Buttons is a beloved member of the Ringling Bros. and Barnum & Bailey’s Circus.  He travels with the circus across the country, entertaining children and generally helping out wherever he can.  Everyone loves Buttons, despite the fact that no one has ever seen him without his makeup.  (That said, you only have to hear him speak to immediately recognize him as being played by Jimmy Stewart.)  Not even the circus’s no-nonsense manager, Brad Braden (Charlton Heston, naturally), knows what Buttons actually looks like.  Everyone assumes that Buttons is just a dedicated performer, a method clown.

However, it turns out that Buttons has a secret.  Of course, nearly everyone at the circus has a secret but Buttons’s secret is a little bit more serious than just a love triangle or a case of professional jealousy.  There’s a reason why Buttons is surprisingly good at providing first aid to the members of the circus.  Before he was a clown, Buttons was a doctor.  And, while he was a doctor, he killed his wife.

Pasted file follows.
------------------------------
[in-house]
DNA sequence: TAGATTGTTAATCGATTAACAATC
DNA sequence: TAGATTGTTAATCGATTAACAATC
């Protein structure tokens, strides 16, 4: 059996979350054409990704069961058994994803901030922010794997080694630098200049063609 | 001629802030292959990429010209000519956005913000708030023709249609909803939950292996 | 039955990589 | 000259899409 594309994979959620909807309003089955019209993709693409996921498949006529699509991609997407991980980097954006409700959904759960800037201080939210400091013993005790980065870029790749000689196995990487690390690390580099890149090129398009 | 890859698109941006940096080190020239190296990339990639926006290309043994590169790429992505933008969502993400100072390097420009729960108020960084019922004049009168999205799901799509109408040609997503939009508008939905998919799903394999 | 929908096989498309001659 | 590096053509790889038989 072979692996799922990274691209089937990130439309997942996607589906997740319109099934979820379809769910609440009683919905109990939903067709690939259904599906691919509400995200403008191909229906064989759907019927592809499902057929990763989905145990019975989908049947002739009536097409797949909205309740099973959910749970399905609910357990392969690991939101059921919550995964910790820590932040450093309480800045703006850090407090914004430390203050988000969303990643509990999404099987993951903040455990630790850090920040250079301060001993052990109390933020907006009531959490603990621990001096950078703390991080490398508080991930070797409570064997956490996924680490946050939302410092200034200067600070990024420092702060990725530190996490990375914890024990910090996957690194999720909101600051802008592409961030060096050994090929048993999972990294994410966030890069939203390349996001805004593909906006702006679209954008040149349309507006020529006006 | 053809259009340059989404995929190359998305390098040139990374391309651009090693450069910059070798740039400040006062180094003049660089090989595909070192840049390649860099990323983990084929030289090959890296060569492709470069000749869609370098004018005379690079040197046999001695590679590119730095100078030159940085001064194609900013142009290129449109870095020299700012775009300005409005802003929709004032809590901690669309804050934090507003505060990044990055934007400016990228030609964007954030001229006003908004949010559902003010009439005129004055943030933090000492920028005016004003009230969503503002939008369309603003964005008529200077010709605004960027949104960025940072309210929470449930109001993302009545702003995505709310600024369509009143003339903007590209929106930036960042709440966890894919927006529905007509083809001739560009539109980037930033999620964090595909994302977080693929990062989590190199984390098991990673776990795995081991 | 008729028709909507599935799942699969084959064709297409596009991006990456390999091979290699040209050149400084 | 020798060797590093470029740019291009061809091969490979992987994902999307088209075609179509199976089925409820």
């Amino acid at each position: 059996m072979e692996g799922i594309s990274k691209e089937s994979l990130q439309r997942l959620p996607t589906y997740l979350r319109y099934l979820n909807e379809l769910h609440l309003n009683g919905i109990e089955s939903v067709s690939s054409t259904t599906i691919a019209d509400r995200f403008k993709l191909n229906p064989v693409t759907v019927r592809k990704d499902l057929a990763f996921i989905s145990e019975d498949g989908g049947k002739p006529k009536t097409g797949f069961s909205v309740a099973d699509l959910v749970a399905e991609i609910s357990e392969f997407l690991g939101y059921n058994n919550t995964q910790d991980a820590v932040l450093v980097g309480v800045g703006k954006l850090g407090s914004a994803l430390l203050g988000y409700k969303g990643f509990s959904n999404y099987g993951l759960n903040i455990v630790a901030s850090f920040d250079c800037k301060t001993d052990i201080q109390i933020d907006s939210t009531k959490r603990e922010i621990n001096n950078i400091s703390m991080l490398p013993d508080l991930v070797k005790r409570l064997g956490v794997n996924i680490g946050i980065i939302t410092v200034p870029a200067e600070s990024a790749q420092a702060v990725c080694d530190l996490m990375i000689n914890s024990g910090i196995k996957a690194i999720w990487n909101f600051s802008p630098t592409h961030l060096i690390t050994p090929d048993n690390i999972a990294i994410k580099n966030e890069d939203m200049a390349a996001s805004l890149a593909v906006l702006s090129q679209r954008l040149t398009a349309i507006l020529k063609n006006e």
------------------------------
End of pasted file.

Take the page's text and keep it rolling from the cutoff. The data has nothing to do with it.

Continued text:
NO!  NOT JIMMY STEWART!

In Buttons’s defense, it was a mercy killing and he feels really bad about it.  That, of course, doesn’t matter to the FBI agent (Henry WIlcoxon) who suspects that the doctor may be hiding among the circus performers.  At first, Buttons views that train crash as the perfect opportunity to escape but then he finds out that many of his fellow performers have been seriously injured.  A doctor is needed.  Perhaps even a doctor in clown makeup….

Even under all that makeup, Jimmy Stewart does a great job of bringing Buttons to life.  Sometimes, we associate Stewart so much with his famous way of speaking that we overlook just what a good actor Jimmy Stewart actually was.  Even before you discover why Buttons is running from the cops, Stewart does a good job of capturing the sadness and the regret that lies at the heart of Button.  He’s truly a tragic clown.